Ken Davidoff is reporting that the Tim Redding deal is pretty much done, and that the former National will be making his way to Queens to compete with Jon Niese for the fifth rotation spot (assuming that we actually do sign Derek Lowe or Oliver Perez). More reaction here, here, here, and here. Reaction from the Nationals’ blogosphere here.
Most Mets fans probably have no idea who Tim Redding is, other than that guy who somehow won ten games for the Nationals last year. Having worked for the Nationals, I’ve seen Tim pitch a lot, and my impression of him is more favorable than not. He’s an innings eater who will always give his team a chance to win. In short, you know what you’re getting with him. And anecdotally, I’ll say this. The guy is serious about his game. I saw him in the clubhouse before a couple of his starts and no one goes near him. His expression is somewhere in between Mel Gibson in Braveheart and Russell Crowe in Gladiator. I think he’ll do well in New York, even if it’s only until Niese is ready to go.
What’s amusing about this signing, should it go through, is that is represents yet another link between the Mets and Nationals organizations. Let’s take a look at the players who have worn both blue and orange and red and white in their careers.
1) Lastings Milledge. Probably the most obvious player to have played for both organizations, Milledge was a top Mets prospect for years before wearing out his welcome in New York. Touted as a five-tools player, Milledge showed flashes, but never matured (or was given a chance to mature), and it was pretty clear that he wouldn’t stick around for long. He was seen as immature by Mets fans and players, a young punk who high-fived fans after hitting an inconsequential home run and who released an infamous hip hop record (Bend Ya Knees by L’Millz–best lyric: “L. Millz, not George Bush, be the President). Traded for Ryan Church and Brian Schneider, Milledge’s arrival in Washington was celebrated as an integral move in the Nationals’ youth movement. But after a mediocre year in which he hit .268 with 14 HR and 61 RBIs, and proved unfit to play center field, the Nationals have soured on him, and rumor is that a) the Nationals are trying to trade him and b) that they will open the center field position up for competition between Milledge, should he stay, and Elijah Dukes. Clearly, the Mets knew what they were doing in getting rid of him.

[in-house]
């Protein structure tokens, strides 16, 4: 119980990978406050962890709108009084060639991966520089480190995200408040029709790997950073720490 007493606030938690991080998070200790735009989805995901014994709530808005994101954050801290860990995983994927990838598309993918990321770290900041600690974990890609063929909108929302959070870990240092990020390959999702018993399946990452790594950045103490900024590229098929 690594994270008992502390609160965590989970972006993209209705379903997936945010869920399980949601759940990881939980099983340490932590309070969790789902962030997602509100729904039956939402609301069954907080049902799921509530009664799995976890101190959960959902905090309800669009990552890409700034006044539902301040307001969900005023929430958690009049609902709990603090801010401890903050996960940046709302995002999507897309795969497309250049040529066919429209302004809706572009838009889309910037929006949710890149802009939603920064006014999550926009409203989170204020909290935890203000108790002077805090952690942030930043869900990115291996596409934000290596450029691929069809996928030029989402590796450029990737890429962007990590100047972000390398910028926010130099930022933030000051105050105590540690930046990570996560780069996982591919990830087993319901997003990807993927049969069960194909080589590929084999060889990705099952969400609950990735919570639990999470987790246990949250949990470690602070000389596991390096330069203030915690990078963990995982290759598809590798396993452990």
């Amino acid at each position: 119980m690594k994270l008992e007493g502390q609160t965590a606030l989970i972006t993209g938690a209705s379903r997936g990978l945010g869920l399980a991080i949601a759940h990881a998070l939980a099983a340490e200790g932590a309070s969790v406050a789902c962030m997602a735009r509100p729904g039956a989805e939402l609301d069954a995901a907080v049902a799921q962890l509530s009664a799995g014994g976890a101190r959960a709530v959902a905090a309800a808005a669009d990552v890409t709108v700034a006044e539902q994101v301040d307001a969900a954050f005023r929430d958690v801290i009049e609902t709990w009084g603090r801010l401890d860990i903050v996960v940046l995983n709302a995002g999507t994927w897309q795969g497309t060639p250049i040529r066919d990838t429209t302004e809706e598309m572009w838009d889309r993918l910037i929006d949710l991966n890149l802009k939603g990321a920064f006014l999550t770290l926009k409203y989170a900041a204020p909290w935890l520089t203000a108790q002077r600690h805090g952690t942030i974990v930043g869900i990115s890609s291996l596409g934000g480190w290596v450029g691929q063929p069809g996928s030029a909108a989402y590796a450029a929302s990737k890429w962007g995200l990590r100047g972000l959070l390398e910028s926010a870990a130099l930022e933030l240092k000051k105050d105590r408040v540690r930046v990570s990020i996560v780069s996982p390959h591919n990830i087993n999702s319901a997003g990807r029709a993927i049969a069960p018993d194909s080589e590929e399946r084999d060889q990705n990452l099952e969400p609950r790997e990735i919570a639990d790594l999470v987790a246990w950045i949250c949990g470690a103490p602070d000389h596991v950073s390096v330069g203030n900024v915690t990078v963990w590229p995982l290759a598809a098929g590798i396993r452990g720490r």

2) Ryan Church. It’s hard to judge this one, because Church really hasn’t had a fair shot in either Washington or New York. In DC, Church was seen as unable to hit lefties, and he platooned in left for a long time. He even made a trip to the minors in 2006. I’ll admit that I was less than excited for Omar to annoint him the everyday right fielder last year. But Church proved that he could hit anyone, and he was unquestionably the Mets’ MVP before getting his brains knocked around last summer. We’ll see if he regains his pre-second concussion form this year. As a sidenote, Church also infamously asked the Nationals’ chaplain if Jews could go to heaven. A perfect fit in New York.